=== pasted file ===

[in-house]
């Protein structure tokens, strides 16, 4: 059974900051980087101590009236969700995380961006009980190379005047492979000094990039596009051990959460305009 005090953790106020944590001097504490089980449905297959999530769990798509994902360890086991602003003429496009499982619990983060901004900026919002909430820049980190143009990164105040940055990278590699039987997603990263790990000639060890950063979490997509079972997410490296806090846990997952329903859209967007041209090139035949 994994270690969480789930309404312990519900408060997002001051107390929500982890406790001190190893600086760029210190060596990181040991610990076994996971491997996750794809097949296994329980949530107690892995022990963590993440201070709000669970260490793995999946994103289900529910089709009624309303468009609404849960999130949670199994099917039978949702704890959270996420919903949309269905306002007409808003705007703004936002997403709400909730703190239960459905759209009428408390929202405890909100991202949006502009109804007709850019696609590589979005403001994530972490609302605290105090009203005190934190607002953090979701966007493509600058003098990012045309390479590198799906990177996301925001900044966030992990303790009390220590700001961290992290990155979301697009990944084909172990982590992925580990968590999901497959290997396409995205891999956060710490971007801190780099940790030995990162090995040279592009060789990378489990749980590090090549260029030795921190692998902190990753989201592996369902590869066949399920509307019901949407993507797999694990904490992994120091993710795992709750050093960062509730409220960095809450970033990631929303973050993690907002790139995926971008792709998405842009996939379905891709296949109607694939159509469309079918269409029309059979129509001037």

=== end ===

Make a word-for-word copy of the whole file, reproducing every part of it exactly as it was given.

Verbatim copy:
[in-house]
């Protein structure tokens, strides 16, 4: 059974900051980087101590009236969700995380961006009980190379005047492979000094990039596009051990959460305009 005090953790106020944590001097504490089980449905297959999530769990798509994902360890086991602003003429496009499982619990983060901004900026919002909430820049980190143009990164105040940055990278590699039987997603990263790990000639060890950063979490997509079972997410490296806090846990997952329903859209967007041209090139035949 994994270690969480789930309404312990519900408060997002001051107390929500982890406790001190190893600086760029210190060596990181040991610990076994996971491997996750794809097949296994329980949530107690892995022990963590993440201070709000669970260490793995999946994103289900529910089709009624309303468009609404849960999130949670199994099917039978949702704890959270996420919903949309269905306002007409808003705007703004936002997403709400909730703190239960459905759209009428408390929202405890909100991202949006502009109804007709850019696609590589979005403001994530972490609302605290105090009203005190934190607002953090979701966007493509600058003098990012045309390479590198799906990177996301925001900044966030992990303790009390220590700001961290992290990155979301697009990944084909172990982590992925580990968590999901497959290997396409995205891999956060710490971007801190780099940790030995990162090995040279592009060789990378489990749980590090090549260029030795921190692998902190990753989201592996369902590869066949399920509307019901949407993507797999694990904490992994120091993710795992709750050093960062509730409220960095809450970033990631929303973050993690907002790139995926971008792709998405842009996939379905891709296949109607694939159509469309079918269409029309059979129509001037």